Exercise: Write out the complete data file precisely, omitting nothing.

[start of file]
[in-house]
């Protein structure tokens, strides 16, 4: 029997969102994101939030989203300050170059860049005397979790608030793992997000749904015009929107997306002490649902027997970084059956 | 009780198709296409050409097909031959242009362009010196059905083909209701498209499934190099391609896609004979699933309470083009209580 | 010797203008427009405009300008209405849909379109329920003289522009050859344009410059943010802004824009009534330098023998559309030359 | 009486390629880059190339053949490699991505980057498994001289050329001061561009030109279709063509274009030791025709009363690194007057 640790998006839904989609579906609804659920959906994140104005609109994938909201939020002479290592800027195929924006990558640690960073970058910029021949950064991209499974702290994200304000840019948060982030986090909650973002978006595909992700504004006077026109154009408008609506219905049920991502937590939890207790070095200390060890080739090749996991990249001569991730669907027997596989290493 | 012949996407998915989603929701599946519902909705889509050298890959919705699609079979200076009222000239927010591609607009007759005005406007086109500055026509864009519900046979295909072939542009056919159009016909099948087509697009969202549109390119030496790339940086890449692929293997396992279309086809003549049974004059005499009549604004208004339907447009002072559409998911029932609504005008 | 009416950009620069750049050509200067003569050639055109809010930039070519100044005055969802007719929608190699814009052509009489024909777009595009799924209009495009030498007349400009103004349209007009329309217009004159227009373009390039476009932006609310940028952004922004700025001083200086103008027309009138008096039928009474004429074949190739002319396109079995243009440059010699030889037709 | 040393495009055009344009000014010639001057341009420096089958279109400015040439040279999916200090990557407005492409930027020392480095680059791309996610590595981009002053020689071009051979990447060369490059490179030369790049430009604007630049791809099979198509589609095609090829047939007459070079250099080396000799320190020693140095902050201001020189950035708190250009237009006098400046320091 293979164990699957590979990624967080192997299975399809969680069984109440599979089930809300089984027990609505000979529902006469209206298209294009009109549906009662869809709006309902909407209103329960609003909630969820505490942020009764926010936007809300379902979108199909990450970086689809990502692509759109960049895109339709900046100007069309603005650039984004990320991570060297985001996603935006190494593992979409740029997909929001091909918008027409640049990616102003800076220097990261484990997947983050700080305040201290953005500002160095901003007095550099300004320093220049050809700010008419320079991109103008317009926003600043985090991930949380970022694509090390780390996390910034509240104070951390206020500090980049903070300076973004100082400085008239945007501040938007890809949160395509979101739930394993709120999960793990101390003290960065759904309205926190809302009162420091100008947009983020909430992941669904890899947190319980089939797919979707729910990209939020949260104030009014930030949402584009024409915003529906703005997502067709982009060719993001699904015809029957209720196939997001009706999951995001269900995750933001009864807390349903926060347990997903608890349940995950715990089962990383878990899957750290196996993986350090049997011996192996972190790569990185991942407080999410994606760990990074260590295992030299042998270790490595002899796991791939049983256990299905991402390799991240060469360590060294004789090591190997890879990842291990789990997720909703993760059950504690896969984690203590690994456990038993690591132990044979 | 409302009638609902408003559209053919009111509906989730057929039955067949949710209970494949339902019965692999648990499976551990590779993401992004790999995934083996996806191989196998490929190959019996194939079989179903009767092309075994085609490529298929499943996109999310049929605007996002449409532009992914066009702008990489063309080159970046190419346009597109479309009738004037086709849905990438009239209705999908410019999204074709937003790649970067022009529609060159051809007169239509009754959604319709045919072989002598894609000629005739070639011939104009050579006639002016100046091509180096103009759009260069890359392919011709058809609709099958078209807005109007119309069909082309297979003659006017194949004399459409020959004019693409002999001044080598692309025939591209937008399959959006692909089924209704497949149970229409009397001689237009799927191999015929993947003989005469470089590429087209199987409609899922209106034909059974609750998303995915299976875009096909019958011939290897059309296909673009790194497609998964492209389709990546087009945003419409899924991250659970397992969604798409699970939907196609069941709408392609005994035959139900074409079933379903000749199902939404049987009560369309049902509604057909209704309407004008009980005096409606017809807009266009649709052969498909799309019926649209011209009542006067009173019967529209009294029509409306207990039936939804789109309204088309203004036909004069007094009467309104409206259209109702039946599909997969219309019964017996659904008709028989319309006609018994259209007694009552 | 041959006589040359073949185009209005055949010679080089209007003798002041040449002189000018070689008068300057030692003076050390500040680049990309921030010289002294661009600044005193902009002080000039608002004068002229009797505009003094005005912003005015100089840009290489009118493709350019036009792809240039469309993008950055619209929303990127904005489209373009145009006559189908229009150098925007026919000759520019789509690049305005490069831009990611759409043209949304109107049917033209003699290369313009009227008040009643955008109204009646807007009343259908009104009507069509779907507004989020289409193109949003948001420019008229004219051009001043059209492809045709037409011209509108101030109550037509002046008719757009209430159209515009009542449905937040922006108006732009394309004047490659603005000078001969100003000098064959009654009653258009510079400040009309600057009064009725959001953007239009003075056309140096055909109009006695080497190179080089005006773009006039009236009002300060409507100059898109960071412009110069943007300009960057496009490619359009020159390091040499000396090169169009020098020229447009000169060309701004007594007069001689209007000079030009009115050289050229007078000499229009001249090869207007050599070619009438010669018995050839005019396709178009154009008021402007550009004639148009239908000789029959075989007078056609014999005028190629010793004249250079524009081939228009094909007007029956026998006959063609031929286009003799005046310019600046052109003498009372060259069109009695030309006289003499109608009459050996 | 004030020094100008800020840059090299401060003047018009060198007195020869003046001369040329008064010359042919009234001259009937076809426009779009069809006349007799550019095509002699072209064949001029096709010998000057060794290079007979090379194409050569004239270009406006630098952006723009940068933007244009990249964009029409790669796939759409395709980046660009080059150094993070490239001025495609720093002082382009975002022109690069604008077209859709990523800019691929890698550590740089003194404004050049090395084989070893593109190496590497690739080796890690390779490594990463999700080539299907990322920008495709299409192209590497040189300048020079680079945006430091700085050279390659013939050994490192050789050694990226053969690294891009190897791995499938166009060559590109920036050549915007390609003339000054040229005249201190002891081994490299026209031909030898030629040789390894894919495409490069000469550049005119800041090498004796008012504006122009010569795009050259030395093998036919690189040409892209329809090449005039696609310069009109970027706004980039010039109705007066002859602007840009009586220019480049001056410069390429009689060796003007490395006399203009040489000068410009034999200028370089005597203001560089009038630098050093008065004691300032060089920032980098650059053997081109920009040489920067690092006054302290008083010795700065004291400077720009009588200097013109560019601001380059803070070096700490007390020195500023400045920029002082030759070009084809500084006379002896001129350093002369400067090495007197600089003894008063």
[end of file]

[in-house]
């Protein structure tokens, strides 16, 4: 029997969102994101939030989203300050170059860049005397979790608030793992997000749904015009929107997306002490649902027997970084059956 | 009780198709296409050409097909031959242009362009010196059905083909209701498209499934190099391609896609004979699933309470083009209580 | 010797203008427009405009300008209405849909379109329920003289522009050859344009410059943010802004824009009534330098023998559309030359 | 009486390629880059190339053949490699991505980057498994001289050329001061561009030109279709063509274009030791025709009363690194007057 640790998006839904989609579906609804659920959906994140104005609109994938909201939020002479290592800027195929924006990558640690960073970058910029021949950064991209499974702290994200304000840019948060982030986090909650973002978006595909992700504004006077026109154009408008609506219905049920991502937590939890207790070095200390060890080739090749996991990249001569991730669907027997596989290493 | 012949996407998915989603929701599946519902909705889509050298890959919705699609079979200076009222000239927010591609607009007759005005406007086109500055026509864009519900046979295909072939542009056919159009016909099948087509697009969202549109390119030496790339940086890449692929293997396992279309086809003549049974004059005499009549604004208004339907447009002072559409998911029932609504005008 | 009416950009620069750049050509200067003569050639055109809010930039070519100044005055969802007719929608190699814009052509009489024909777009595009799924209009495009030498007349400009103004349209007009329309217009004159227009373009390039476009932006609310940028952004922004700025001083200086103008027309009138008096039928009474004429074949190739002319396109079995243009440059010699030889037709 | 040393495009055009344009000014010639001057341009420096089958279109400015040439040279999916200090990557407005492409930027020392480095680059791309996610590595981009002053020689071009051979990447060369490059490179030369790049430009604007630049791809099979198509589609095609090829047939007459070079250099080396000799320190020693140095902050201001020189950035708190250009237009006098400046320091 293979164990699957590979990624967080192997299975399809969680069984109440599979089930809300089984027990609505000979529902006469209206298209294009009109549906009662869809709006309902909407209103329960609003909630969820505490942020009764926010936007809300379902979108199909990450970086689809990502692509759109960049895109339709900046100007069309603005650039984004990320991570060297985001996603935006190494593992979409740029997909929001091909918008027409640049990616102003800076220097990261484990997947983050700080305040201290953005500002160095901003007095550099300004320093220049050809700010008419320079991109103008317009926003600043985090991930949380970022694509090390780390996390910034509240104070951390206020500090980049903070300076973004100082400085008239945007501040938007890809949160395509979101739930394993709120999960793990101390003290960065759904309205926190809302009162420091100008947009983020909430992941669904890899947190319980089939797919979707729910990209939020949260104030009014930030949402584009024409915003529906703005997502067709982009060719993001699904015809029957209720196939997001009706999951995001269900995750933001009864807390349903926060347990997903608890349940995950715990089962990383878990899957750290196996993986350090049997011996192996972190790569990185991942407080999410994606760990990074260590295992030299042998270790490595002899796991791939049983256990299905991402390799991240060469360590060294004789090591190997890879990842291990789990997720909703993760059950504690896969984690203590690994456990038993690591132990044979 | 409302009638609902408003559209053919009111509906989730057929039955067949949710209970494949339902019965692999648990499976551990590779993401992004790999995934083996996806191989196998490929190959019996194939079989179903009767092309075994085609490529298929499943996109999310049929605007996002449409532009992914066009702008990489063309080159970046190419346009597109479309009738004037086709849905990438009239209705999908410019999204074709937003790649970067022009529609060159051809007169239509009754959604319709045919072989002598894609000629005739070639011939104009050579006639002016100046091509180096103009759009260069890359392919011709058809609709099958078209807005109007119309069909082309297979003659006017194949004399459409020959004019693409002999001044080598692309025939591209937008399959959006692909089924209704497949149970229409009397001689237009799927191999015929993947003989005469470089590429087209199987409609899922209106034909059974609750998303995915299976875009096909019958011939290897059309296909673009790194497609998964492209389709990546087009945003419409899924991250659970397992969604798409699970939907196609069941709408392609005994035959139900074409079933379903000749199902939404049987009560369309049902509604057909209704309407004008009980005096409606017809807009266009649709052969498909799309019926649209011209009542006067009173019967529209009294029509409306207990039936939804789109309204088309203004036909004069007094009467309104409206259209109702039946599909997969219309019964017996659904008709028989319309006609018994259209007694009552 | 041959006589040359073949185009209005055949010679080089209007003798002041040449002189000018070689008068300057030692003076050390500040680049990309921030010289002294661009600044005193902009002080000039608002004068002229009797505009003094005005912003005015100089840009290489009118493709350019036009792809240039469309993008950055619209929303990127904005489209373009145009006559189908229009150098925007026919000759520019789509690049305005490069831009990611759409043209949304109107049917033209003699290369313009009227008040009643955008109204009646807007009343259908009104009507069509779907507004989020289409193109949003948001420019008229004219051009001043059209492809045709037409011209509108101030109550037509002046008719757009209430159209515009009542449905937040922006108006732009394309004047490659603005000078001969100003000098064959009654009653258009510079400040009309600057009064009725959001953007239009003075056309140096055909109009006695080497190179080089005006773009006039009236009002300060409507100059898109960071412009110069943007300009960057496009490619359009020159390091040499000396090169169009020098020229447009000169060309701004007594007069001689209007000079030009009115050289050229007078000499229009001249090869207007050599070619009438010669018995050839005019396709178009154009008021402007550009004639148009239908000789029959075989007078056609014999005028190629010793004249250079524009081939228009094909007007029956026998006959063609031929286009003799005046310019600046052109003498009372060259069109009695030309006289003499109608009459050996 | 004030020094100008800020840059090299401060003047018009060198007195020869003046001369040329008064010359042919009234001259009937076809426009779009069809006349007799550019095509002699072209064949001029096709010998000057060794290079007979090379194409050569004239270009406006630098952006723009940068933007244009990249964009029409790669796939759409395709980046660009080059150094993070490239001025495609720093002082382009975002022109690069604008077209859709990523800019691929890698550590740089003194404004050049090395084989070893593109190496590497690739080796890690390779490594990463999700080539299907990322920008495709299409192209590497040189300048020079680079945006430091700085050279390659013939050994490192050789050694990226053969690294891009190897791995499938166009060559590109920036050549915007390609003339000054040229005249201190002891081994490299026209031909030898030629040789390894894919495409490069000469550049005119800041090498004796008012504006122009010569795009050259030395093998036919690189040409892209329809090449005039696609310069009109970027706004980039010039109705007066002859602007840009009586220019480049001056410069390429009689060796003007490395006399203009040489000068410009034999200028370089005597203001560089009038630098050093008065004691300032060089920032980098650059053997081109920009040489920067690092006054302290008083010795700065004291400077720009009588200097013109560019601001380059803070070096700490007390020195500023400045920029002082030759070009084809500084006379002896001129350093002369400067090495007197600089003894008063």